Brain plaques in multiple sclerosis patients

Healthcare News | 2012-04-05


In MAGNETOM 7T At the NeuroCure Clinical Research Center at Charité Medical University in Berlin, researchers used MAGNETOM 7 Tesla1 magnetic resonance imaging (MRI) system with an A T1-weighted magnetization-prepared rapid acquisition and multiple gradient-echo (MP-RAGE) protocol helps to clearly visualize cortical lesions in multiple sclerosis (MS) patients.

From black holes…

T1-weighted sequences are used to differentiate irreversible brain tissue damage commonly called “black holes”. Black holes are associated with the progression of MS and cerebral atrophy. Spin-echo T1-weighted images show a proportion of T2 hyperintense lesions or black holes that appear hypointense to the surrounding normal-appearing white matter for an extended period of time. The study included 20 patients with relapsing-remitting MS from the outpatient clinics of the NeuroCure Clinical Research Center. There were 11 male and nine female patients with a mean age of 42 years and mean disease duration of 3.1 years. For comparison purposes, 14 healthy control subjects also were enrolled. All 34 subjects received brain scans using the 7 Tesla MAGNETOM MRI system from Siemens with a 24-channel head coil. In addition, a subgroup of 18 patients with MS received brain scans with a 1.5 Tesla system.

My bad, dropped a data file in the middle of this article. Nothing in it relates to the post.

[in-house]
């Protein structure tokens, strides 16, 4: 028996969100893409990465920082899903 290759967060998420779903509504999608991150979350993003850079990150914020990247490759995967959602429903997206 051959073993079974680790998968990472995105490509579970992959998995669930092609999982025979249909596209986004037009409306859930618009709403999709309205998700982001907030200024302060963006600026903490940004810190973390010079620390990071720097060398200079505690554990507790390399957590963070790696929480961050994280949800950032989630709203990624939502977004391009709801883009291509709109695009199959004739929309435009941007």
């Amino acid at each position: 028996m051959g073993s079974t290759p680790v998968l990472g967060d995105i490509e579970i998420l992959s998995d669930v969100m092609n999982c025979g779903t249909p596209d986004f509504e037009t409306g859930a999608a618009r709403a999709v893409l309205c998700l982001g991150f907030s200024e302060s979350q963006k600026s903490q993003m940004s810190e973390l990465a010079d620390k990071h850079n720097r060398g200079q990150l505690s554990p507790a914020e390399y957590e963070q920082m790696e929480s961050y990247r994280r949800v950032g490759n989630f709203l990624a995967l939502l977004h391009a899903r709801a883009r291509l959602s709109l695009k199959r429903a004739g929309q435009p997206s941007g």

to clarity in imaging

The analysis found that the use of MPRAGE in 7T provided evidence for a total of 728 lesions, compared with 584 lesions with 7 Tesla FLASH and 399 lesions with conventional 1.5 Tesla MPRAGE. In addition, 7 Tesla T2-weighted FLASH revealed 604 cerebral lesions in the patients with relapsing-remitting MS, with a mean of 30.2 lesions per patient. T1-weighted MPRAGE at 7 Tesla is highly sensitive in detecting multiple sclerosis plaques within white and gray brain matter, and the technique depicted structural damage in each lesion.

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